Guns, cannibalism, and ubiquitous death: they don’t write children’s stories like they used to - and that’s a bad thing.
With Winnie-the-Pooh dangling high in the air from a balloon after a failed attempt to obtain some honey, Christopher Robin lifts his gun, takes aim, and fires.
Ow!” said Pooh.
“Did I miss?” [Christopher Robin] asked.
“You didn’t exactly
miss,” said Pooh, “but you missed the
“I’m so sorry,” [he] said, and [he] fired again, and this time [he] hit the balloon.
Though he was apparently left unscathed by the gunshot, the ordeal left Pooh with other problems: “[H]is arms were so stiff from holding on to the string of the balloon all that time that they stayed up straight in the air for more than a week, and whenever a fly came and settled on his nose he had to blow it off.” Why is this detail relevant? The narrator explains, “And I think – but I am not sure – that that is why he was always called Pooh.”
Ah yes, the heart-warming story of how the beloved bear got his name.
Not how you remember Winnie-the-Pooh? A more recent version published by Disney has bees pop the balloon and excises the gun and problem with his arms.
It’d be easy to point to Disney’s always smiling, flower throwing, magical rainbow gazing monstrosity and chalk it up to another big corporation destroying a classic, but after having read hundreds of children’s books over the last few years to my small children, it’s clear Disney is just a prominent player in a much wider trend to sanitize, censor, and to all-around-make-bland-and-boring our culture’s rich treasury of children’s stories.
And Death Was No More
The first time I read my young son the classic story The Three Little Pigs, it was from a scanned copy of a 1904 book courtesy of the Library of Congress’ fantastic website, Read.gov (yes, the federal government is capable of making useful websites). It tells the story as I remembered it: The Wolf blows down the homes of the first two Pigs and eats them. He’s unable to blow down the brick house of the third Pig, and tries to enter the house through the chimney. The text is clear on what the third Pig does next:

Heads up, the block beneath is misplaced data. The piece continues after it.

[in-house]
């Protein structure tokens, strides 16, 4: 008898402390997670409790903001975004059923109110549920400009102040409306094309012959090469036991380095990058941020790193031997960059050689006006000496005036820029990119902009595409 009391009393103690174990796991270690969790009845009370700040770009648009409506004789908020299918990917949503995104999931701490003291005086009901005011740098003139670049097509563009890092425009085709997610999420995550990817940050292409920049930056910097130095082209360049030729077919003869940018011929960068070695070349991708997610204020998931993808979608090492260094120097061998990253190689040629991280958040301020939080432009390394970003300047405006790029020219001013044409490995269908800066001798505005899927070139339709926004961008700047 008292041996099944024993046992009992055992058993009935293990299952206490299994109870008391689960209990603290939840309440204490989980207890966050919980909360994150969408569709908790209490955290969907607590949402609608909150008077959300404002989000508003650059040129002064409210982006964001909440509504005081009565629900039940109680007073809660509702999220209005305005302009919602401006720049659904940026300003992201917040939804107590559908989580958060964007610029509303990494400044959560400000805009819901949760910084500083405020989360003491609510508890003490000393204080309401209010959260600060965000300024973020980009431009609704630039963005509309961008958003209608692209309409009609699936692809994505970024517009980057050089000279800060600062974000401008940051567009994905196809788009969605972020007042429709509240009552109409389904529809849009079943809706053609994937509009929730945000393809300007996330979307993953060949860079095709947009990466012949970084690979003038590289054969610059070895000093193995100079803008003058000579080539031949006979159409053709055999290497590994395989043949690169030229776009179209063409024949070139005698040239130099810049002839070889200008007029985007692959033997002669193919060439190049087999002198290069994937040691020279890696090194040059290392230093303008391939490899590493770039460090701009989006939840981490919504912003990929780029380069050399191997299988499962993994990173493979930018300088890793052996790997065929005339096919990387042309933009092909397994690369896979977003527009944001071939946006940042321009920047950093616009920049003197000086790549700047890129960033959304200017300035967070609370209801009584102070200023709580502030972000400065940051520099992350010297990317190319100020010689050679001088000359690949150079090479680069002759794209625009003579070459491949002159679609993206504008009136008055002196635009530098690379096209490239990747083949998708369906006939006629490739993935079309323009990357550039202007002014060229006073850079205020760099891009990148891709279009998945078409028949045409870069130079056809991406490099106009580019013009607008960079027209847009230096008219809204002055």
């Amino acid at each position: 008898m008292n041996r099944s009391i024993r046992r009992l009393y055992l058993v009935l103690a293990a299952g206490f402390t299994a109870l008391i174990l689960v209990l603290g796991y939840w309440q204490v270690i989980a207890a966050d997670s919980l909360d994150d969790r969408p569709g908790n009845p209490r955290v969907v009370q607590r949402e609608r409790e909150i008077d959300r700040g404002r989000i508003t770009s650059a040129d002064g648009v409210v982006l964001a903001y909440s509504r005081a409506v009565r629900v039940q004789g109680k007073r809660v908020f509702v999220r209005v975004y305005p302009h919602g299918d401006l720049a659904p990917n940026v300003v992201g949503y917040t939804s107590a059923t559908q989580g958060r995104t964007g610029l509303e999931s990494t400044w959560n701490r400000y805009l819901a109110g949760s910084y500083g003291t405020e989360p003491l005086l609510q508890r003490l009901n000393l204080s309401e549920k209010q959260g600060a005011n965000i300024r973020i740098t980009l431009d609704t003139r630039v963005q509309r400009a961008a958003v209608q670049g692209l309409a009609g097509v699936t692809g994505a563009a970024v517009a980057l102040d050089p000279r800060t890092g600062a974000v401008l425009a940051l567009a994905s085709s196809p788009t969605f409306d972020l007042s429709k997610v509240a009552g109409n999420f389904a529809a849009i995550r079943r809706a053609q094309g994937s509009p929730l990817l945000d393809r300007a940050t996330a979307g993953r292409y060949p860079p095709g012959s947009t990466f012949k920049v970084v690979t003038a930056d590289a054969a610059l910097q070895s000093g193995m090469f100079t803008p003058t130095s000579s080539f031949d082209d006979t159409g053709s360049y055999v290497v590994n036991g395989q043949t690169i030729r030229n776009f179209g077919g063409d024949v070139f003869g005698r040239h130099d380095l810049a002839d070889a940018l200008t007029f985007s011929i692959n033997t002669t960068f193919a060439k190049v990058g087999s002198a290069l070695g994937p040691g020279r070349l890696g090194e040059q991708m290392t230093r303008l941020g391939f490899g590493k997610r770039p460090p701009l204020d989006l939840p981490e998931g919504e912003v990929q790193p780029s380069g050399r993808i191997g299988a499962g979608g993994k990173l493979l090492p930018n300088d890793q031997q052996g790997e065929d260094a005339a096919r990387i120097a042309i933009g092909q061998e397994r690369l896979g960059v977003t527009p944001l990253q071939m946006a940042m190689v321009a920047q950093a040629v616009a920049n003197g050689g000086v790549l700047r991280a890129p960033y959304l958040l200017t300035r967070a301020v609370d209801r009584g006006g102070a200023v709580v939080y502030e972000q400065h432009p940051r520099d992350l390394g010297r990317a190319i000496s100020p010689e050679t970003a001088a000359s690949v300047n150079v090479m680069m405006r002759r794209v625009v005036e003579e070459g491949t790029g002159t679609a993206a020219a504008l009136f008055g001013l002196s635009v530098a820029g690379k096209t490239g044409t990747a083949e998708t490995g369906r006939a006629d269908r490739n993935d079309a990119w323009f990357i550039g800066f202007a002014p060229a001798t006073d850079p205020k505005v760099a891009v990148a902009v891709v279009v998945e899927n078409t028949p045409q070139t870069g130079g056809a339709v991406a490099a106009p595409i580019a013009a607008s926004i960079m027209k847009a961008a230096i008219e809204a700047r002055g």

Opposite the text is a full-page, color illustration of the Wolf falling into the large pot surrounded by huge flames, and the third Pig smiling, ready with the lid.
My son loved the story and has frequently requested it since. But when I read him the same story from a recently published collection of children’s stories, there were some significant differences. First, upon having their homes blown down by the Wolf, the first two Pigs escape to the home of the third Pig, rather than get eaten by the Wolf. Second, the death of the Wolf in the boiling pot is left somewhat vague, and there is no mention of the Pigs eating him.
Other examples can be given: A newer version of The Gingerbread Man we picked up from the library has the Gingerbread Man escaping the Fox (rather than being eaten by him) and instead getting caught by a young boy who made a gingerbread house for the Gingerbread Man to live in. A recently published children’s story collection had a version of The Little Red Riding-Hood in which the grandmother hides in a closet from the Wolf, Little Red Riding-Hood is merely “seized” by the Wolf once she arrives, and the woodcutter who comes to their rescue only chases the Wolf away.
The common thread to all of these new versions? The removal of death.